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One Direction, Justin Bieber and female sexuality

One Direction, Justin Bieber and female sexuality

by Anne Russell
April 27, 2012

I left work at around 5.30pm on Monday, and walked down Lambton Quay and along Grey St, passing the InterContinental Hotel. A bunch of teenage girls, long-legged in school uniforms, were clustered around the entrance behind barriers, squealing intermittently. I knew they must be waiting for boy band One Direction, who recently played a concert at the St James (apparently you could hear the screams in Brooklyn and Mt Cook). I tapped a girl on the shoulder and asked when they were meant to be coming out. “Well, their plane's at 8 o'clock, so it has to be some time before them. That's their room up there, see,” she said, pointing to an open window. I bumped into a friend, and we settled back to watch the spectacle.

Had I known I would end up hanging around so long I would've gone home. The girls raised false alarm after false alarm—screaming would escalate when anyone walked out of the building and died down just as quickly. Periodically the crowd chanted for the band to come out, or sang perfectly inflected song lyrics in unison. “What do we want? One Direction! When do we want it? Now!” chorused the girls at top volume. “Stand up, fight back!” said my friend, waving her fist, and we both laughed.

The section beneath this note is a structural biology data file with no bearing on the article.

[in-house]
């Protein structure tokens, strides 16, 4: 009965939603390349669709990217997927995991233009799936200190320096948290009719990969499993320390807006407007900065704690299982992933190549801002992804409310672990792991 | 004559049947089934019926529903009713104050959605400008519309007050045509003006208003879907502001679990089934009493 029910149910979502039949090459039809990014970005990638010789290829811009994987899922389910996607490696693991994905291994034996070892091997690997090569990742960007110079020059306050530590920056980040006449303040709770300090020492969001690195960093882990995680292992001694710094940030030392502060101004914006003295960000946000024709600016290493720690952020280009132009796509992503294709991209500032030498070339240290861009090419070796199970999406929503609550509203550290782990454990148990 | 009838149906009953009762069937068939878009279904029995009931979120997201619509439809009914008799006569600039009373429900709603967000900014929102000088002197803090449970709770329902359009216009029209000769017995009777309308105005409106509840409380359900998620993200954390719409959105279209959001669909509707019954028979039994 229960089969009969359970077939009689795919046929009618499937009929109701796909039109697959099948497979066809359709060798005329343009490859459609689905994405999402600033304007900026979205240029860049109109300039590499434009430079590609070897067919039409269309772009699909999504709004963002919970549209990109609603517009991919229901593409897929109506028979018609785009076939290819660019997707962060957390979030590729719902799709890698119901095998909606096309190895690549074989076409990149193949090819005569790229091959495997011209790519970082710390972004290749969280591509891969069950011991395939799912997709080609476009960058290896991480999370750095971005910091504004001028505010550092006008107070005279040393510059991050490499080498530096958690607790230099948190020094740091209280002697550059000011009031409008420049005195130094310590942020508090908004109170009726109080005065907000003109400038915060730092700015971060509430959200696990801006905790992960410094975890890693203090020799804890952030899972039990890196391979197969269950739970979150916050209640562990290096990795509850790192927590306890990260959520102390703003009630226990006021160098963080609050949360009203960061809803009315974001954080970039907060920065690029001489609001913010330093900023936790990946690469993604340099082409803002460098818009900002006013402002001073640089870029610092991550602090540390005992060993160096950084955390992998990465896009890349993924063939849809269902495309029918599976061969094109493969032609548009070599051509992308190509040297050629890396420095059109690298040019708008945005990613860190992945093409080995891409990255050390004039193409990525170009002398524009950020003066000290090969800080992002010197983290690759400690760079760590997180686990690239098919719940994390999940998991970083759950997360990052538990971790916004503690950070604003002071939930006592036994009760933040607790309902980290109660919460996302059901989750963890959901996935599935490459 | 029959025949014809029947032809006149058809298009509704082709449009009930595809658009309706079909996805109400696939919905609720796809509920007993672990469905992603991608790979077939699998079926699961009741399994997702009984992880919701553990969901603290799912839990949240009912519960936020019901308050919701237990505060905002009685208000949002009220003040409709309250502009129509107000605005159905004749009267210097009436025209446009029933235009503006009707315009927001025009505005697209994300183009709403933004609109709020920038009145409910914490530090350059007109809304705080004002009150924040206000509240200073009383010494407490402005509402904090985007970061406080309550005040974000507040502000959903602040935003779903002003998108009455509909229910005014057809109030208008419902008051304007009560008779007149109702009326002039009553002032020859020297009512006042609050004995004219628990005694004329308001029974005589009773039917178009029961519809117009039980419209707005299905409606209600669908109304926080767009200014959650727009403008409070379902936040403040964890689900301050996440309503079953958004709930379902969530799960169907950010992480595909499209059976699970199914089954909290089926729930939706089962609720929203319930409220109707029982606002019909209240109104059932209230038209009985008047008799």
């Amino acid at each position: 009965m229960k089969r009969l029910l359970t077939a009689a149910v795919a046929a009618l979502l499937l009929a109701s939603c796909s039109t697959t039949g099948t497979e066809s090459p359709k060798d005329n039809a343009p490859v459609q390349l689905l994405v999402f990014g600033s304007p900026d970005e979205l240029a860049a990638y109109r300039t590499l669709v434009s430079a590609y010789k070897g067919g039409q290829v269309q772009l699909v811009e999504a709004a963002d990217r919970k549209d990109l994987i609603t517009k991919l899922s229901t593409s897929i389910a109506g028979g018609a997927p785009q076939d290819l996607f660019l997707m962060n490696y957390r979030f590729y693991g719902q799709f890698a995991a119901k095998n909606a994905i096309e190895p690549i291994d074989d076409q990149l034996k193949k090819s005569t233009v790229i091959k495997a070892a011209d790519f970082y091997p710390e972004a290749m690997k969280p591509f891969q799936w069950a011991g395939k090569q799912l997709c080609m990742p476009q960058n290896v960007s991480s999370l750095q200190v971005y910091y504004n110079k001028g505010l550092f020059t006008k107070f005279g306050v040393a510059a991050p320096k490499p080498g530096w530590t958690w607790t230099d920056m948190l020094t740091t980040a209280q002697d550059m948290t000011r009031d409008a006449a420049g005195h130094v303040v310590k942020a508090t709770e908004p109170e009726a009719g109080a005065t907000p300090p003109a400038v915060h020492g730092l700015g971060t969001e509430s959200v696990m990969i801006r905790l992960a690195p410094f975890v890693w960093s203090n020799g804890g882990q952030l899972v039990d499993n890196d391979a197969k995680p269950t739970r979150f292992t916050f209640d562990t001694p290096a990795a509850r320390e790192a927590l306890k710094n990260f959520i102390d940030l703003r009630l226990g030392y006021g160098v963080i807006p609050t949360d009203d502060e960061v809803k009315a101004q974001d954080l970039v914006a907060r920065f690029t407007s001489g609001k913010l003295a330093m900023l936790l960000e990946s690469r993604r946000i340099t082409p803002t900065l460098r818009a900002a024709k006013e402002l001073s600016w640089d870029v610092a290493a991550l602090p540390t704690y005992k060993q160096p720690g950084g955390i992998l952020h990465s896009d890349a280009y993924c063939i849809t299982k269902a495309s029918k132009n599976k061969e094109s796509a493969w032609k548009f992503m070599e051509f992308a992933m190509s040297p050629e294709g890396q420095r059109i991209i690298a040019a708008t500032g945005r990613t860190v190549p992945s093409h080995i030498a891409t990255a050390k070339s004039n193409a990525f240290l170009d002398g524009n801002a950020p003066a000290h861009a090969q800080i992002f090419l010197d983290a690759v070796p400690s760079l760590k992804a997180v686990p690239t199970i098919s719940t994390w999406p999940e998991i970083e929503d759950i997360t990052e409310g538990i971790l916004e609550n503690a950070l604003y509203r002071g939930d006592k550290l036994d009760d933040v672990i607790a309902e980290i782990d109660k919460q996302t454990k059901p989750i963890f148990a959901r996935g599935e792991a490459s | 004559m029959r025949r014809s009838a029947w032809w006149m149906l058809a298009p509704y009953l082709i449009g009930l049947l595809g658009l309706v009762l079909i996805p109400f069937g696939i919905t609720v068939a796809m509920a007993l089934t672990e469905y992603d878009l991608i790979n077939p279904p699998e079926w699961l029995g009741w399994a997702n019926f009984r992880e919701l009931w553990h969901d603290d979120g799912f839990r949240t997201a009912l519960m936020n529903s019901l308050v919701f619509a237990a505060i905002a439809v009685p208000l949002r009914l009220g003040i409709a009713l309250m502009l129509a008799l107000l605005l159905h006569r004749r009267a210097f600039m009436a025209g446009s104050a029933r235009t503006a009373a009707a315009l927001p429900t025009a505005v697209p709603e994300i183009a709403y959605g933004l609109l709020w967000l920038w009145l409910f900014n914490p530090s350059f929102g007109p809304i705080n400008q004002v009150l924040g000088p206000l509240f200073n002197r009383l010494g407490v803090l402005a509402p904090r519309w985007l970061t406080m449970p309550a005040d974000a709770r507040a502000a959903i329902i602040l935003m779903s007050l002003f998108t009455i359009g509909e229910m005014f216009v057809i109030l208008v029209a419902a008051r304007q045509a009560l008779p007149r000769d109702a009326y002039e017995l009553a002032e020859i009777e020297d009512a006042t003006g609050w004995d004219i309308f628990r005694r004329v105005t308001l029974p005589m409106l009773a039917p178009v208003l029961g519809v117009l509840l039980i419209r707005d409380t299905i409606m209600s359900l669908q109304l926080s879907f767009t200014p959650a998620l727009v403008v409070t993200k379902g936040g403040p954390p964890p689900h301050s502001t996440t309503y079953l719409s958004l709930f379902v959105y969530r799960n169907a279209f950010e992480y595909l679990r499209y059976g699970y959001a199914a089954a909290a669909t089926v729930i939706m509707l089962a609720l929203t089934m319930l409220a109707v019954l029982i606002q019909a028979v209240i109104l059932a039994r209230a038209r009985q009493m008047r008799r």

After an hour and a half, the band finally came out of the hotel. I was up a lamp-post at the time, a good vantage point, and held on tight as the crowd rushed past me to take photos. The whole thing lasted about a minute, leaving throngs of teenage girls screaming and sobbing in the parking bay. I walked to the bus stop, and watched a small group go past. “Harry looked RIGHT INTO MY EYES,” said one girl, hand on heart, eyes wide. “It feels like a dream,” breathed another. They got on my bus a few minutes later and sat in front of me, still rhapsodising about Harry's good looks. One girl passed her friend a water bottle, and opened the window to help cool the flush on their cheeks.


Screaming outside the hotel. Video credit to Stella Blake-Kelly.